Marge is a capable secretary, but her bosses are more interested in her than her abilities. This causes her to be frequently unemployed. To get a job, she changes her look to make herself ... See full summary »
Broadway director Oscar Jaffe (John Barrymore) is a bigger ham than most actors, but through sheer drive and talent he is able to build a successful career. When one of his discoveries, Lily Garland (Carole Lombard), rises to stardom and heeds the call of Hollywood, Oscar begins a career slide. He hits the skids and seems on his way out, until he chances to meet Lily again, on a train ride aboard the Twentieth Century Limited. Oscar pulls out all the stops to re-sign his former star, but it's a battle... because Lily, who is as temperamental as Oscar is, wants to have nothing to do with her former mentor. Written by
Dan Navarro <email@example.com>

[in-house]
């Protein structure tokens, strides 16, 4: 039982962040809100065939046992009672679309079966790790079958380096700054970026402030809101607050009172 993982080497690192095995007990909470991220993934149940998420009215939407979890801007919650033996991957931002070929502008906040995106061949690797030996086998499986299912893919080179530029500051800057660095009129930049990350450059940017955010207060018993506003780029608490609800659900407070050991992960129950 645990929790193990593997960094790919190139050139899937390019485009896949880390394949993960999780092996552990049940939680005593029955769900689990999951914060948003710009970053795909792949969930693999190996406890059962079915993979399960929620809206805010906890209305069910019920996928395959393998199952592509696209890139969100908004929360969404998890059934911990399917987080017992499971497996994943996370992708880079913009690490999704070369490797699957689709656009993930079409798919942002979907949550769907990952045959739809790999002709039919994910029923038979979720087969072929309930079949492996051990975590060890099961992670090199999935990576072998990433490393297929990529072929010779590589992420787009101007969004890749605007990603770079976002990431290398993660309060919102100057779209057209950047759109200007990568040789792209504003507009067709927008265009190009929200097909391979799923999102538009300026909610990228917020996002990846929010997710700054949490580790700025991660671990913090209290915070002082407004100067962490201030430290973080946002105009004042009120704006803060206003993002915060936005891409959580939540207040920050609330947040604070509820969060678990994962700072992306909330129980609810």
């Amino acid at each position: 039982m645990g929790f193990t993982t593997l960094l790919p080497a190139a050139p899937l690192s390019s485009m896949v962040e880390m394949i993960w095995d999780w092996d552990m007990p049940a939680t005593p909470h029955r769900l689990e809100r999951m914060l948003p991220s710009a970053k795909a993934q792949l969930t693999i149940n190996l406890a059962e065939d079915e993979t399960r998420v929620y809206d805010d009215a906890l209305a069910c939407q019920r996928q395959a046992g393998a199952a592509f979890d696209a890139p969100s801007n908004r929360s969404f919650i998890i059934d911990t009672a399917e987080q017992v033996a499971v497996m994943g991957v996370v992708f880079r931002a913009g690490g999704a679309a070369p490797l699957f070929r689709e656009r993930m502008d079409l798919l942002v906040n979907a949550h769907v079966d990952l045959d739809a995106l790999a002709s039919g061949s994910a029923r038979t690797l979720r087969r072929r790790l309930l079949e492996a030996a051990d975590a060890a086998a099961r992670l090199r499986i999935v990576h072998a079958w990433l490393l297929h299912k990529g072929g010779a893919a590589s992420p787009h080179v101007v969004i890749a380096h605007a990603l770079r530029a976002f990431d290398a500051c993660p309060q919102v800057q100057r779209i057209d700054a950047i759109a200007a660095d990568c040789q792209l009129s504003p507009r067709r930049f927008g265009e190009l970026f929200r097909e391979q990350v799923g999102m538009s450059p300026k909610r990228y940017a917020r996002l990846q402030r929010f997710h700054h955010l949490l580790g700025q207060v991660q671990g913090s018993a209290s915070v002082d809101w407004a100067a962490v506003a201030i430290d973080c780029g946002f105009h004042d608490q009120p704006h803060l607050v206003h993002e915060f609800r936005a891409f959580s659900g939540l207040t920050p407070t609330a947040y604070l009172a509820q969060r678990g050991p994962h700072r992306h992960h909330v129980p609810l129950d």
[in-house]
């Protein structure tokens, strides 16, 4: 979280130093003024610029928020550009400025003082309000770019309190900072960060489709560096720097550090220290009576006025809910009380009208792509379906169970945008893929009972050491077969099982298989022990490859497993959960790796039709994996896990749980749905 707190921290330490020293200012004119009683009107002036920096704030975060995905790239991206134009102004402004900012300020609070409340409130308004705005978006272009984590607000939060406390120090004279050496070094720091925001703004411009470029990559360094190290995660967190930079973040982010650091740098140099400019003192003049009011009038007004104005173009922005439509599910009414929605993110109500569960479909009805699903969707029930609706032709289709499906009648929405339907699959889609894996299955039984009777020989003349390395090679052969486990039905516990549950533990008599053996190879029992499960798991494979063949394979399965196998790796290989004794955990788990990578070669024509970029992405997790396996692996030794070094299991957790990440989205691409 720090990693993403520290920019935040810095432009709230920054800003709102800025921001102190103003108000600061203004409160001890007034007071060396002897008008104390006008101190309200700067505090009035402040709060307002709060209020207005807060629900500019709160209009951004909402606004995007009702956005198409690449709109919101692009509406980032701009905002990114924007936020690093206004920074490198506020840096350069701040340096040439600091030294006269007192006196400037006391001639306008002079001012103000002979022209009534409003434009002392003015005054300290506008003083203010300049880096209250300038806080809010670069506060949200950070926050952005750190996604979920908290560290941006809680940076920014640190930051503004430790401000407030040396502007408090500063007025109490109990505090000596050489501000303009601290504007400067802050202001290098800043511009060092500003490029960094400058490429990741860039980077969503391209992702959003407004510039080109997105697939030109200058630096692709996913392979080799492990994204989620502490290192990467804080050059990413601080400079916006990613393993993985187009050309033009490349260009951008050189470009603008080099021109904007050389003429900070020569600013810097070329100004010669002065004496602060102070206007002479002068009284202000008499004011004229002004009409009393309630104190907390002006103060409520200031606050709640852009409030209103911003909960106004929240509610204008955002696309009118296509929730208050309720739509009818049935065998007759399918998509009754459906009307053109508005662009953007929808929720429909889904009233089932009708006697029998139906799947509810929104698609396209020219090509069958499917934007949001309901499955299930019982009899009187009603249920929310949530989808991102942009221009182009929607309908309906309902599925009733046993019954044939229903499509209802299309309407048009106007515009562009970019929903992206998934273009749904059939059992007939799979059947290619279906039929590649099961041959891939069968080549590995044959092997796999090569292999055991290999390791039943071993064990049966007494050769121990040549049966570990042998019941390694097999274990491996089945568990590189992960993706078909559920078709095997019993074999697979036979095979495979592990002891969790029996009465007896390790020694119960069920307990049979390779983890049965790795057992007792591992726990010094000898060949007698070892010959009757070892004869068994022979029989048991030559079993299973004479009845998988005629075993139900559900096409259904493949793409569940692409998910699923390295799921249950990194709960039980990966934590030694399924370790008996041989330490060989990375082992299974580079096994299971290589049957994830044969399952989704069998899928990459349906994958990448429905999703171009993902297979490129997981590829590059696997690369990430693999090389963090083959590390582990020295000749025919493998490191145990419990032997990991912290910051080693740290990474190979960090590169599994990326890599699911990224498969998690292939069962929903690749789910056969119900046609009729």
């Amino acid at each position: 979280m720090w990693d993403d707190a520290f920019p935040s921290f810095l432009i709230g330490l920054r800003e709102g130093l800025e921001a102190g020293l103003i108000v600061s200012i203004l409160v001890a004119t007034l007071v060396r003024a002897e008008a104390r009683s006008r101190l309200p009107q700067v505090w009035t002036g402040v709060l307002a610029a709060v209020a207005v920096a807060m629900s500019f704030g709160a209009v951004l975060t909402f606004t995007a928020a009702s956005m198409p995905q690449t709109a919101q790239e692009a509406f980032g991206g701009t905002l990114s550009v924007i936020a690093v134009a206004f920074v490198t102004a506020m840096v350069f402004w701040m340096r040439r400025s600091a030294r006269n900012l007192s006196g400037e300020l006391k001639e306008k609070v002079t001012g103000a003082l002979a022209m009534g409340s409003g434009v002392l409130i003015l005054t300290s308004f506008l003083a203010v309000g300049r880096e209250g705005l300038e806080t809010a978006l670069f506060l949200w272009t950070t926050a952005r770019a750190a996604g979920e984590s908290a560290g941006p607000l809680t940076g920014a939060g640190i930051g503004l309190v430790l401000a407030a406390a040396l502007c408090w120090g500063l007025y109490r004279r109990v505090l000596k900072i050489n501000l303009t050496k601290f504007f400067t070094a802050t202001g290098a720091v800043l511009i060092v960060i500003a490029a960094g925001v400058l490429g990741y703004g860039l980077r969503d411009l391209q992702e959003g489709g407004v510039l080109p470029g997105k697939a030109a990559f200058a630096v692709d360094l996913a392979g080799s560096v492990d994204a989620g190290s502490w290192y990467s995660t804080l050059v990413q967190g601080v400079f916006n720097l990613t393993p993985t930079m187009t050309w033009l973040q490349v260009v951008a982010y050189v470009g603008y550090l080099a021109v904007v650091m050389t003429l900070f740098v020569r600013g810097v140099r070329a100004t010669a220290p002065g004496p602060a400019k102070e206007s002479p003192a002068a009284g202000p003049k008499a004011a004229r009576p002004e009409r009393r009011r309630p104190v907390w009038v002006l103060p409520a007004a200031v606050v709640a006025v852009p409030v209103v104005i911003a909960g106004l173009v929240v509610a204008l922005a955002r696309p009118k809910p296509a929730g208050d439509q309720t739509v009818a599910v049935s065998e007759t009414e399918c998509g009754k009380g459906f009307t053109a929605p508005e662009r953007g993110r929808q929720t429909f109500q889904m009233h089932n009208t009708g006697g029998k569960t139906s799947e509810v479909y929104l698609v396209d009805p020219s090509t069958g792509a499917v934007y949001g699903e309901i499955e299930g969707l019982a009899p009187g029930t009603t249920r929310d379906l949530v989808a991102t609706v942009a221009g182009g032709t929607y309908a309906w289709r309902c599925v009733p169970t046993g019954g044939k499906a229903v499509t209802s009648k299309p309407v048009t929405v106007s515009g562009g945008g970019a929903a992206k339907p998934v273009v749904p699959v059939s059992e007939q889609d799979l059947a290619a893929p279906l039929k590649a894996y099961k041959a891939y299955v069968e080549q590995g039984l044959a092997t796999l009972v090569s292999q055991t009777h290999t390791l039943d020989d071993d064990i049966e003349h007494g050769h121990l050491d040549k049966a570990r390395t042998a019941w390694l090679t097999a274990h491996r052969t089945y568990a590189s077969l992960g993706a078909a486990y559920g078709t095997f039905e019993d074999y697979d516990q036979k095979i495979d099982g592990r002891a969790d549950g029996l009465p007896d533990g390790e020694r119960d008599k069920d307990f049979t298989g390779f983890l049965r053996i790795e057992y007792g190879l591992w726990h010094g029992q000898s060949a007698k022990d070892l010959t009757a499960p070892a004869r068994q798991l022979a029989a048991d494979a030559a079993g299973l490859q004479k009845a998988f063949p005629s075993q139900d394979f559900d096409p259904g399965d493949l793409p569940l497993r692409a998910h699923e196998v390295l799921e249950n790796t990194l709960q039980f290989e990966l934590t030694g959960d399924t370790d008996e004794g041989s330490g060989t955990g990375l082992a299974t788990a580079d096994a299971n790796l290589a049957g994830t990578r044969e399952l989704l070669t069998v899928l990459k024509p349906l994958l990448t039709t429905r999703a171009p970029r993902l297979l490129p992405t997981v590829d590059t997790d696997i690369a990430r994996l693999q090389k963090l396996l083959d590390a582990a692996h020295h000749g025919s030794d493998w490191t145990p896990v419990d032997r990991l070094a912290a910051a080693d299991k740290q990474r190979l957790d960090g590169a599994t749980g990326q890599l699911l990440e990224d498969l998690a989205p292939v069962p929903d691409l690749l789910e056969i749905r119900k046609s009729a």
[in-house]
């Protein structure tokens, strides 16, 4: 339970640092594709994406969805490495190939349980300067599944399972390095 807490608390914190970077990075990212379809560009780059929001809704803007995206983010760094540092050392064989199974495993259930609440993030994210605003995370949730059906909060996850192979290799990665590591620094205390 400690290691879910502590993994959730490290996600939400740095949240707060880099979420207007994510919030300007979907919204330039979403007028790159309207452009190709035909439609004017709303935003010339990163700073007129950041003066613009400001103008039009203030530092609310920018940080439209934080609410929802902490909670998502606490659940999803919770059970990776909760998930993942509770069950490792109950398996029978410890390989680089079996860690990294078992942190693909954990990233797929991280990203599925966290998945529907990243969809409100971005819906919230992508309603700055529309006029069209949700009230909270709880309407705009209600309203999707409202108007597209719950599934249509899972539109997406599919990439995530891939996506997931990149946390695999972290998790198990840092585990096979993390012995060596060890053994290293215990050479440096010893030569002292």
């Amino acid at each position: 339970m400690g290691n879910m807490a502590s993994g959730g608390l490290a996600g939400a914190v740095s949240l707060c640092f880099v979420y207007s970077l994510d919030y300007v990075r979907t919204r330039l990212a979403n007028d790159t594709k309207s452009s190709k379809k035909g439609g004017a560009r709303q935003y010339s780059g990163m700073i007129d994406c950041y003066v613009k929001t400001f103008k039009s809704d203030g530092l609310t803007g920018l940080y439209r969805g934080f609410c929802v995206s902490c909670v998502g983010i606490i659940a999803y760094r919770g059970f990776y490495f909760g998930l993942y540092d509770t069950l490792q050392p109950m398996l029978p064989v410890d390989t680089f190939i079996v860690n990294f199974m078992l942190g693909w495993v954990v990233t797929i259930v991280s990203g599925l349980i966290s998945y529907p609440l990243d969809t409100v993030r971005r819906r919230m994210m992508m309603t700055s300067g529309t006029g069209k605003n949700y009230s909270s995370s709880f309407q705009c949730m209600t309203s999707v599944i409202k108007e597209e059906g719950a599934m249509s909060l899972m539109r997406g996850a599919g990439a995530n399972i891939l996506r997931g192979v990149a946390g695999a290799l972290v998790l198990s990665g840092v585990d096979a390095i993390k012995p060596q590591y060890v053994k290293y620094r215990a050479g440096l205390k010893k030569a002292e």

The opening theme music is exactly the same waltz Columbia used for "It Happened One Night". See more »
When the man kneels in front of Jaffe and calls him Maestro, the position of the man's hands change between shots. See more »
It's the truth, whether you know it or not.
Owen, take this creature who came to me as an office boy as Max Mendlebaum and who is now Max Jacobs for some mysterious reason and throw him into the street.
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I have seen Twentieth Century several times and even quote one of the great Barrymore lines: After me, she's mousing around with that boy?
Barrymore succeeds so well in this film since he is parodying himself. He exaggerates and the voice is used like a singer who scoops the bottom and then rises an octave or two. It is great fun to hear him ham-up the lines. Lombard matches him in her own fashion and together they create a great comedy team. Unfortunately it is a one-time gag: there are just so many times an actor can parody himself without repeating or ruining any serious moments he might try in another film. (--or herself as Tallulah learned when she tried to perform "Streetcar Named Desire").
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